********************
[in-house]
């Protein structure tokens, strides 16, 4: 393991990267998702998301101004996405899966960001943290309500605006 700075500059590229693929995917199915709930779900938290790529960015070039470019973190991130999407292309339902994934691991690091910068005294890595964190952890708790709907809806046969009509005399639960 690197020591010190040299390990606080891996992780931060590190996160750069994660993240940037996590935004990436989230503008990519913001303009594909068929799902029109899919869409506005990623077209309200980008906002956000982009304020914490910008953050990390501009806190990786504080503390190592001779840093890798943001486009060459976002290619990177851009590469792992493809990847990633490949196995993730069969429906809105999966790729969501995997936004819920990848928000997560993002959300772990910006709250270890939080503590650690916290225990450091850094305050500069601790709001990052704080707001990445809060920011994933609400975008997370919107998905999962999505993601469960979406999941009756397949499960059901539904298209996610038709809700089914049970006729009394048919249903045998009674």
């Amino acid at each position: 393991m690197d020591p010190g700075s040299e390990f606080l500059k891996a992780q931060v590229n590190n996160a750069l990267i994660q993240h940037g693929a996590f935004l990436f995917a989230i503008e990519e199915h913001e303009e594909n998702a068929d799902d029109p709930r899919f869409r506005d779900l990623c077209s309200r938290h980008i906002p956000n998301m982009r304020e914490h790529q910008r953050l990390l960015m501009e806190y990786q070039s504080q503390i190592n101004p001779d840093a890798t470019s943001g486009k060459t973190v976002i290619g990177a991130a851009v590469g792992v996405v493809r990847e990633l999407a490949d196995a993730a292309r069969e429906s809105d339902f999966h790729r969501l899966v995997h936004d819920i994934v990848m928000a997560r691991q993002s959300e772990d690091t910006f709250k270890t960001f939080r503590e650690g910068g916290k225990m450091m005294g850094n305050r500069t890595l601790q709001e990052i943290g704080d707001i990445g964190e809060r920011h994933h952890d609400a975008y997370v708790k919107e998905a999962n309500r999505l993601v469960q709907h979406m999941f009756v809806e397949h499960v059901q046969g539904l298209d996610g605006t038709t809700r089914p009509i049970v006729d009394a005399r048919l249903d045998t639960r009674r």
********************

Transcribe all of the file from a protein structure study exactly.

[in-house]
């Protein structure tokens, strides 16, 4: 393991990267998702998301101004996405899966960001943290309500605006 700075500059590229693929995917199915709930779900938290790529960015070039470019973190991130999407292309339902994934691991690091910068005294890595964190952890708790709907809806046969009509005399639960 690197020591010190040299390990606080891996992780931060590190996160750069994660993240940037996590935004990436989230503008990519913001303009594909068929799902029109899919869409506005990623077209309200980008906002956000982009304020914490910008953050990390501009806190990786504080503390190592001779840093890798943001486009060459976002290619990177851009590469792992493809990847990633490949196995993730069969429906809105999966790729969501995997936004819920990848928000997560993002959300772990910006709250270890939080503590650690916290225990450091850094305050500069601790709001990052704080707001990445809060920011994933609400975008997370919107998905999962999505993601469960979406999941009756397949499960059901539904298209996610038709809700089914049970006729009394048919249903045998009674």
């Amino acid at each position: 393991m690197d020591p010190g700075s040299e390990f606080l500059k891996a992780q931060v590229n590190n996160a750069l990267i994660q993240h940037g693929a996590f935004l990436f995917a989230i503008e990519e199915h913001e303009e594909n998702a068929d799902d029109p709930r899919f869409r506005d779900l990623c077209s309200r938290h980008i906002p956000n998301m982009r304020e914490h790529q910008r953050l990390l960015m501009e806190y990786q070039s504080q503390i190592n101004p001779d840093a890798t470019s943001g486009k060459t973190v976002i290619g990177a991130a851009v590469g792992v996405v493809r990847e990633l999407a490949d196995a993730a292309r069969e429906s809105d339902f999966h790729r969501l899966v995997h936004d819920i994934v990848m928000a997560r691991q993002s959300e772990d690091t910006f709250k270890t960001f939080r503590e650690g910068g916290k225990m450091m005294g850094n305050r500069t890595l601790q709001e990052i943290g704080d707001i990445g964190e809060r920011h994933h952890d609400a975008y997370v708790k919107e998905a999962n309500r999505l993601v469960q709907h979406m999941f009756v809806e397949h499960v059901q046969g539904l298209d996610g605006t038709t809700r089914p009509i049970v006729d009394a005399r048919l249903d045998t639960r009674r």